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APIs are the force that drives in the background of numerous applications regardless of their size. If you’re publishing a public API or building an integrations marketplace, APIs are the way to do the business.
It is similar to when the web era had HTTP servers to serve the websites in production; APIs have API Gateways to serve APIs in production. We can use API Gateways to assist in the delivery of API with high availability in mind to your partners and customers.
API Gateways are a type of proxy which sits in front of your APIs and the features it has include task performance like authentication, security policies enforcements, routing publicly accessible endpoints to the appropriate microservice, rate limiting, load balancing across multiple internal services, as well as numerous other features.
Another way to look at it is that API Gateway is a reverse proxy which exposes the microservices as APIs. As its name implies, API Gateway is a “gatekeeper” between the microservices and clients.
Companies that use API Gateway will benefit from a complexity reduction in their client and server code, which is a more manageable way to impose limits and enforce access. Occasionally, it provides an overall network latency reduction, which is required to satisfy the client’s requests.
Considering that the client and backend services are decoupled, there’s no need for the client to realize how the individual services have been decomposed. The decoupling makes it much easier to refactor services without one code base impacting another.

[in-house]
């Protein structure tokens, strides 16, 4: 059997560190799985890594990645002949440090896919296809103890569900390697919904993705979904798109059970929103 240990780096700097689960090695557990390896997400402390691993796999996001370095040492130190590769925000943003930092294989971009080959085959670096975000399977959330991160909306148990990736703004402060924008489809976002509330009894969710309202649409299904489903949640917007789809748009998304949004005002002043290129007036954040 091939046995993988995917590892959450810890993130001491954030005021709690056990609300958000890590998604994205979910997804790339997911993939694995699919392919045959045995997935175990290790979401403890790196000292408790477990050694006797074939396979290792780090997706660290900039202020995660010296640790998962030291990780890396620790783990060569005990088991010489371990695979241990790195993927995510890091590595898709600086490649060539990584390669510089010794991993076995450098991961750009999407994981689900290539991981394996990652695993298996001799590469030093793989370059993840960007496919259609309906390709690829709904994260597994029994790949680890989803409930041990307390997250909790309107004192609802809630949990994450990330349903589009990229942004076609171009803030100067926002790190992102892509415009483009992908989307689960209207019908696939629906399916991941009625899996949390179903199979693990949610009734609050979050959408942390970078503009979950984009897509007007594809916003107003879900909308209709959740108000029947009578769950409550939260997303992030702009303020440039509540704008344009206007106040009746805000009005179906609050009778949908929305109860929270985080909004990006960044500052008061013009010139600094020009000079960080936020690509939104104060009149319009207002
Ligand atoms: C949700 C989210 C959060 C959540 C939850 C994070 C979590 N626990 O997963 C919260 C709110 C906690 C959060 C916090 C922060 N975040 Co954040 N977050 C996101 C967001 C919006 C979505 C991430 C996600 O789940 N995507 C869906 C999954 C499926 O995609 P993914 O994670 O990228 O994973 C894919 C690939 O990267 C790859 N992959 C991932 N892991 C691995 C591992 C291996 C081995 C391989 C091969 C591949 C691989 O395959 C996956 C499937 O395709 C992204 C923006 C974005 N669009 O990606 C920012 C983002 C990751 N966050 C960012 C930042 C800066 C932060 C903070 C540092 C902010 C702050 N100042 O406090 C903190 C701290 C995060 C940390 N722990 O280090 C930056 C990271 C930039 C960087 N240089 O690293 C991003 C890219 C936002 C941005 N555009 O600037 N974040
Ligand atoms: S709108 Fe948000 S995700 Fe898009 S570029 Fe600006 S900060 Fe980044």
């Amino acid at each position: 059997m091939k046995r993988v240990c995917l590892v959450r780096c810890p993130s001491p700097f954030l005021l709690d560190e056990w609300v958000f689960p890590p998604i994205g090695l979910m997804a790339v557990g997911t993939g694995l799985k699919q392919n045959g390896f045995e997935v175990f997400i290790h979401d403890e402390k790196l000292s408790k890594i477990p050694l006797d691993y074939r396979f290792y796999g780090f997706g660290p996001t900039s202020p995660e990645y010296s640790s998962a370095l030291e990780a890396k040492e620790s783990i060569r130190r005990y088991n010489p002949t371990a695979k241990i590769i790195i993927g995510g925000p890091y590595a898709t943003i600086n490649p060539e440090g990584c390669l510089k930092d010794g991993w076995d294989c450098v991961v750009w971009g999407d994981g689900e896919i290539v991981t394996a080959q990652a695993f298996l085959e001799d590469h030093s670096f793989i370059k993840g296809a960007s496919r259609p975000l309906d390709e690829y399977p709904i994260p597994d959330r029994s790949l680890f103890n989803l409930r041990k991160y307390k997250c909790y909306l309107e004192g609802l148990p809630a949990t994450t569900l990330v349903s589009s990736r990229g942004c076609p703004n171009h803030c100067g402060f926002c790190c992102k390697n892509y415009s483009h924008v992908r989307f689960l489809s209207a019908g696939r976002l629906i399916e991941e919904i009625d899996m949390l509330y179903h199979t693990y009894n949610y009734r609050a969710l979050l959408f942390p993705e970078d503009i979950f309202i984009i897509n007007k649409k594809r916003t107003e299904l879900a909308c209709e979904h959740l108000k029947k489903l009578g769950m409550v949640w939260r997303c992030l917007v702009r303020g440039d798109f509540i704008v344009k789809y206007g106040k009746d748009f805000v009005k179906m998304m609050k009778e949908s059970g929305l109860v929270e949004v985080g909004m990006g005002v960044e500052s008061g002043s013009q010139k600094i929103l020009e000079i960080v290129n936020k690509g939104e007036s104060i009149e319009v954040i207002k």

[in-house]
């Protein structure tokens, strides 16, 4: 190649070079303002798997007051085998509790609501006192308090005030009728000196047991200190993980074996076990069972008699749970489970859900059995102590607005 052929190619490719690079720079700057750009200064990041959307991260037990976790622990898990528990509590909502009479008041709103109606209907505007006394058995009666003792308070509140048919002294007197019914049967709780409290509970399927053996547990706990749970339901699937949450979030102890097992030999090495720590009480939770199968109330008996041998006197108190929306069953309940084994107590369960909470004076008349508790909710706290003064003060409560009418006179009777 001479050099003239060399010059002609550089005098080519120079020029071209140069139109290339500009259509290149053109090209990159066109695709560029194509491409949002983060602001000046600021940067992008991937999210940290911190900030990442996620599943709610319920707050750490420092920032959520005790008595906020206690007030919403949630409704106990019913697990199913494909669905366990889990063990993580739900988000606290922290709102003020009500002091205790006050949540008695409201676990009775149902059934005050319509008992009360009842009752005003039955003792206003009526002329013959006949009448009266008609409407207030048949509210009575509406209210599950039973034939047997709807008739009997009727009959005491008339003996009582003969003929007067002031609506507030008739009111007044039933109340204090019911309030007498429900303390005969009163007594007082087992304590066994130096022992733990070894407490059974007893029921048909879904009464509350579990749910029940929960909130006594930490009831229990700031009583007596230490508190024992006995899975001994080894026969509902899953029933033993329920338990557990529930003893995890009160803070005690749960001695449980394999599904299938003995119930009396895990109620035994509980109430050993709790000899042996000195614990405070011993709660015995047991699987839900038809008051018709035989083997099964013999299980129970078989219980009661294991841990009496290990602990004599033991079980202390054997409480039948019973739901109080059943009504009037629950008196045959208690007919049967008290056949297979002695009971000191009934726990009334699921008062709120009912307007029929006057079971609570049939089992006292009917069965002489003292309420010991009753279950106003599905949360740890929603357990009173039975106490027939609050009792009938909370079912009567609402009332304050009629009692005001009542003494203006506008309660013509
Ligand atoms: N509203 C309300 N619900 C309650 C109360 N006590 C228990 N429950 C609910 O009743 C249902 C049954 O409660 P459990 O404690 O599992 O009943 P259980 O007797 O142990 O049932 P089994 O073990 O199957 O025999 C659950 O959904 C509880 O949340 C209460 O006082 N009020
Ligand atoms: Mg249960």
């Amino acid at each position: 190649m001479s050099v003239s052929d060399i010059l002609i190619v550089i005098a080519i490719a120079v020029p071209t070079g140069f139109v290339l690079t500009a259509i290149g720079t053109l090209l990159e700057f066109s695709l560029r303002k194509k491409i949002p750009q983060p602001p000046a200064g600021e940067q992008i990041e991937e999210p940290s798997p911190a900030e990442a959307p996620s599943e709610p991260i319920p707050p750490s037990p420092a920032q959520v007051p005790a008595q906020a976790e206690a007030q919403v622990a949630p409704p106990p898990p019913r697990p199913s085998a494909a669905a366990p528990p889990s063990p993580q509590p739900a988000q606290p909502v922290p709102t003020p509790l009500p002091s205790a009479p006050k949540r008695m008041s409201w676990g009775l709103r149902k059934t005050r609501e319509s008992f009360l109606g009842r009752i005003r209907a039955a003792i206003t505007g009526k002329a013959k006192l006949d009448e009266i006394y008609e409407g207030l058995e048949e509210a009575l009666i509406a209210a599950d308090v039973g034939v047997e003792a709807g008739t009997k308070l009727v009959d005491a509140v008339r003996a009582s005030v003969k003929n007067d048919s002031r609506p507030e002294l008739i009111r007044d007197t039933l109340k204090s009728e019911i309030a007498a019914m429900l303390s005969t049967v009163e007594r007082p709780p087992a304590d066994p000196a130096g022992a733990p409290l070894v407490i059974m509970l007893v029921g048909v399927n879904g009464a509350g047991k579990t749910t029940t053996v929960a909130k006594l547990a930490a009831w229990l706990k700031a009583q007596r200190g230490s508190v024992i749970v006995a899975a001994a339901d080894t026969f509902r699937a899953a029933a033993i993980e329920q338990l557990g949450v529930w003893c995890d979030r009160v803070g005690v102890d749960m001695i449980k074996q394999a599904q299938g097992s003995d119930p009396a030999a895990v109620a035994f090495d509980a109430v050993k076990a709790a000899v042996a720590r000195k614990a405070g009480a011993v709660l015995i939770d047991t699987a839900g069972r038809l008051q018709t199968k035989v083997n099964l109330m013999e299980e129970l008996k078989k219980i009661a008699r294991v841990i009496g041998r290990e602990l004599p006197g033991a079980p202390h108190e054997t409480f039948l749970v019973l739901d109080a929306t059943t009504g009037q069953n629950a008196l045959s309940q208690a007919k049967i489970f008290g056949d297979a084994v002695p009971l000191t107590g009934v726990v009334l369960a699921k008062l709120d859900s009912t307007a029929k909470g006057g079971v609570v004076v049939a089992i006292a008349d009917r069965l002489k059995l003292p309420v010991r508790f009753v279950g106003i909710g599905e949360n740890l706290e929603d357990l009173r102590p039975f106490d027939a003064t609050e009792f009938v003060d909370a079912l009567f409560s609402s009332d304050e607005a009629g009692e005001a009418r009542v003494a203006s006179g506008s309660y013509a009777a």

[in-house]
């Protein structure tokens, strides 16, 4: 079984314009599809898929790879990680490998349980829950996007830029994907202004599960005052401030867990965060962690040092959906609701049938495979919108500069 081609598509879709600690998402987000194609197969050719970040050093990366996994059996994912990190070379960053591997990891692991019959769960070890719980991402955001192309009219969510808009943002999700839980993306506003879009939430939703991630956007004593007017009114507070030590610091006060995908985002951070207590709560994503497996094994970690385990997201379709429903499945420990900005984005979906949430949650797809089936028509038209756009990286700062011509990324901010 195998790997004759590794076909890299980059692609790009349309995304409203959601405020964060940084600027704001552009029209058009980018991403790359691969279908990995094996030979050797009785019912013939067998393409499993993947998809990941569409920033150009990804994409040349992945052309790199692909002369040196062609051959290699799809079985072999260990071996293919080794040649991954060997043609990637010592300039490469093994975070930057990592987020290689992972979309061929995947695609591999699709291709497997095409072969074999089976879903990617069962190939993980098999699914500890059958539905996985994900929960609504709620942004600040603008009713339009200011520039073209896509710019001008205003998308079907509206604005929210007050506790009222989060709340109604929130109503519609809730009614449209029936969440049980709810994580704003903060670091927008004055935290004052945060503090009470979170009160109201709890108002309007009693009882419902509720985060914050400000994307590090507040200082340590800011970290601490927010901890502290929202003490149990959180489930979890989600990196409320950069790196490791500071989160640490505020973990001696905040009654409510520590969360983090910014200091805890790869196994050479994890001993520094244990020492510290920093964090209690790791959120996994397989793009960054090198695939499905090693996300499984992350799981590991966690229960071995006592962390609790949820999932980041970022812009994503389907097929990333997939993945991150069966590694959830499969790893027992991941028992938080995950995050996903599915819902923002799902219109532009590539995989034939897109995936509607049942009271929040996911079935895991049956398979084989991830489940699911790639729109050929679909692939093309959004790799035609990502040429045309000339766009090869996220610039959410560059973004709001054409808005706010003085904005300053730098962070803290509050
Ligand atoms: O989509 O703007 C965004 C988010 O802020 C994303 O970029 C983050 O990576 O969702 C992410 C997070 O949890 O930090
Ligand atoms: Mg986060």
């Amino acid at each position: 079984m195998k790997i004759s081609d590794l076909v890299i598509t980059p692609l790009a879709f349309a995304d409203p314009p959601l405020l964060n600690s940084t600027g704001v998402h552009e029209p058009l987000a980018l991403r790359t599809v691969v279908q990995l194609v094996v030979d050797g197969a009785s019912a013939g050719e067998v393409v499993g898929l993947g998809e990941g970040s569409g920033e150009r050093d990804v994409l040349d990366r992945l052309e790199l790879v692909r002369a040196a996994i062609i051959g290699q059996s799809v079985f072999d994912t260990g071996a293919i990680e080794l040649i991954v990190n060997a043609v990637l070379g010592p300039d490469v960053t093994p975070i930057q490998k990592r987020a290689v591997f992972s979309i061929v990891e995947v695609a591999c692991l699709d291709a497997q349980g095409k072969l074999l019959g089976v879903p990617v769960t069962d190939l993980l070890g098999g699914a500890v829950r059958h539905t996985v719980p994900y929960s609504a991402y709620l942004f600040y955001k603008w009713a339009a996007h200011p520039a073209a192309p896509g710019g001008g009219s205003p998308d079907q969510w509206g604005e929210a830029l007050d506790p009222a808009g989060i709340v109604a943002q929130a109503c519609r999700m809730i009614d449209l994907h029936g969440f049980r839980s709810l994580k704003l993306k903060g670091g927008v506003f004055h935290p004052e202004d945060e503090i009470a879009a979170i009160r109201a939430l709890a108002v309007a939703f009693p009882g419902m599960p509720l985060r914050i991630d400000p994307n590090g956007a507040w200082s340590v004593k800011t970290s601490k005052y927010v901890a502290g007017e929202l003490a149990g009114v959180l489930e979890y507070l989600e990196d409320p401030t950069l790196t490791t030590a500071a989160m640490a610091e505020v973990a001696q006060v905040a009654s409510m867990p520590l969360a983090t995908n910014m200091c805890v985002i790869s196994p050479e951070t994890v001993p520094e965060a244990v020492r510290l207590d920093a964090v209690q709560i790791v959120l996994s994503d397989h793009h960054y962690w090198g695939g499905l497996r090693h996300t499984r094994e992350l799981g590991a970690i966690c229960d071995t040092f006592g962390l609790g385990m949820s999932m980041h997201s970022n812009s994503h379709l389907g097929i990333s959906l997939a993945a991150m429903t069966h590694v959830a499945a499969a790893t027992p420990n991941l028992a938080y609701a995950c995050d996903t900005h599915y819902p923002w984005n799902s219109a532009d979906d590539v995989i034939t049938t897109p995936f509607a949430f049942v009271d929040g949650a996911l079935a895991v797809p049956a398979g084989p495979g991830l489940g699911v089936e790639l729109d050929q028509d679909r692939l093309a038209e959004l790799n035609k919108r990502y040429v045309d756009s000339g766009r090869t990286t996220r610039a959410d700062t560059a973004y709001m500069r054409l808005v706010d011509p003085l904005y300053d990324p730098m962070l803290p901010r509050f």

With API Gateways there’s no need for developers to build logic into their apps which are supposed to keep track of endpoints or even how to handle request failures, and all to avoid the delivery of a bad user’s experience. Another benefit API Gateway provides the minimization of latency, which, ultimately, brings a better end-user experience.
Without API Gateway, every backend service would need to create its own security-related logic about every incoming client request. So one big benefit is that it can simplify encryption and authentication as well.
Amazon’s API Gateway is a wholly managed service designed for developers, and it allows them to create, maintain, monitor, publish, and secure APIs. The AWS API Gateway has seamless integration with the AWS Management Console, and in case you wish to expose AWS workloads as an API, this is a good thing to know.
Ambassador is built on top of the Envoy proxy that serves as an ingress controller and is a Kubernetes-native API Gateway.
Kong is a cloud-native API Gateway which is written mostly in Lua, and it’s extensible through the open-source as well as through the proprietary plugins. Kong can be easily integrated with the Kong Service Control Platform, which is the API management solution that came from the same vendor.
Tyk is an open-source API Gateway which is written in Go, and plugins written in many different languages can expand it. The company is offering an API Management Platform that can be installed on-premises or even as a managed service for a certain fee.
The list above is just the example of some of the best API Gateways, but many more exist along with the highly specialized ones as well. Akamai, Microsoft, Google/Apigee, Dell Boomi, and many other companies offer their own API Gateway services too.
API Gateways essentially help in minimizing the possibility of data sources exposure as well as backend services exposure directly to the clients. By using API Gateways, you’ll have a cleaner and simpler client code, less latency involved, along with the simplified authentication and encryption.
What are your experiences in using API Gateways? Do you have thoughts you’d like to share with our readers? Leave them in the comment section below.
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